As evidence of climate change continues to accumulate, the case against taking action becomes increasingly difficult to understand. Consider the fact that when we perceive ourselves to be threatened by foreign aggression—evening cases where the threat is not immediate or existential—we don’t hesitate to react swiftly and decisively. Why does a threat of environmental disaster not produce a similar resolve?
One answer is that the debate is being manipulated by corporations with an enormous financial interest in maintaining the profitability of the fossil fuel industry. Insofar as big oil is the most profitable industry in the history of the world, that explanation certainly satisfies the test of Occam’s Razor. While it’s clearly one of the factors that applies, it’s also clear that it’s not the only one. After all, there are plenty of loud voices opposing action on global warming that have no particular relationship to the oil industry.
I’d like to suggest a complimentary explanation, one that doesn’t get much attention from “serious” pundits even as it amplifies the oil industry’s arguments and simultaneously motivates opposition to action on the climate from people with no particular affinity with big oil. And it all starts with Ronald Reagan and his first inaugural address.
As he was preparing to take the reigns of the government of the United States, Reagan made a pronouncement that was stunning in its recklessness but nevertheless went on to become a rallying cry for America’s right wing:
Government is not the solution to our problem, government is the problem.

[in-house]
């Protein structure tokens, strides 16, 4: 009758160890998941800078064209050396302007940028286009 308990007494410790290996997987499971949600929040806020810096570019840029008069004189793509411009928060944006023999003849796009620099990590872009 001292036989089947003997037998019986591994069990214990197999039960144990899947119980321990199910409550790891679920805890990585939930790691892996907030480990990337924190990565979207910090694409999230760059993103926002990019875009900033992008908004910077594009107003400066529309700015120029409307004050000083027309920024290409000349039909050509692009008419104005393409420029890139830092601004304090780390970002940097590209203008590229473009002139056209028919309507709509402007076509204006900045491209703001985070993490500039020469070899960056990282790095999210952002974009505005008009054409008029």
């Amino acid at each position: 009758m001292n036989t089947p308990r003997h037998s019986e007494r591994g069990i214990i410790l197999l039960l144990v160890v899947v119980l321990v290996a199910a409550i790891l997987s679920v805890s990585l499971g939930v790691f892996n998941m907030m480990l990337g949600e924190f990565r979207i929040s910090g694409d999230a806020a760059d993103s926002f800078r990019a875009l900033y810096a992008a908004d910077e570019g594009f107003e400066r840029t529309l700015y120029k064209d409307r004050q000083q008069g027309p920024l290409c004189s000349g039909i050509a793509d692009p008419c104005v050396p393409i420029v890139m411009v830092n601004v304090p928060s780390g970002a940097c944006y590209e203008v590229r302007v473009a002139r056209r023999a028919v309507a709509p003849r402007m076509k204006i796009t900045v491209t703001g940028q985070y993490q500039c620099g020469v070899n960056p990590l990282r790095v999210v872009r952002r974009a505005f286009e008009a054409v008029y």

Reagan’s condemnation is broad and unequivocal. His formulation doesn’t condemn “intrusive” government or “overreaching” government or even just “big” government. Reagan’s speech condemned government, period. Over the years, the quote has been repeated so often that its familiarity tends to obscure how toxic and irrational the message is if we take it seriously.
Randian fantasies aside, it is only government that stands between us and chaos. It is only government that guarantees our freedoms and secures our rights. Government is the necessary predicate to civilization. And it is the essential foundation for building any sort of broadly shared prosperity.
Can government overreach? Of course. Can it become corrupt? Obviously. Can it be unresponsive or even hostile to its citizens? No question about it. But it should be obvious that the answer to these problems is not to abandon the idea of government but to improve it.
I’ll come back to these points in future posts but, for now, let’s return to Ronald Reagan. As the focal point of modern conservative ideology, Reagan’s pronouncement became gospel for a generation of right wing pundits and politicians. Railing against the boogeyman of big government is a great deal easier than undertaking the hard and endless work of fixing it.
But what happens when you’re confronted with a problem that is so big and so critical that it requires a concerted effort from a big government in order to fix it? That is the question that clearly confronts us today when it comes to the environment. If the problem really exists as it’s currently perceived by scientists then it’s a problem that demands a big government solution.
But what happens when an ideology and the demands of an emergency are at odds? Well, that’s precisely where we find ourselves today and that, unfortunately, is the answer to the question posed at the beginning of this post. It is the aversion to government that Ronald Reagan articulated in January of 1981 that is paralyzing us today.
Said differently, today’s conservative movement has adopted a political stance that’s reminiscent of the Red Queen in Alice in Wonderland: “First the verdict, then the trial.” If big government is axiomatically bad then any solution that involves big government must be categorically rejected.
Of course, that stance is a tough sell when the problem that’s approaching is potentially catastrophic. In such a case, a much more promising strategy is to pretend that the problem itself simply doesn’t exist. And that is what today’s right wing has chosen to do.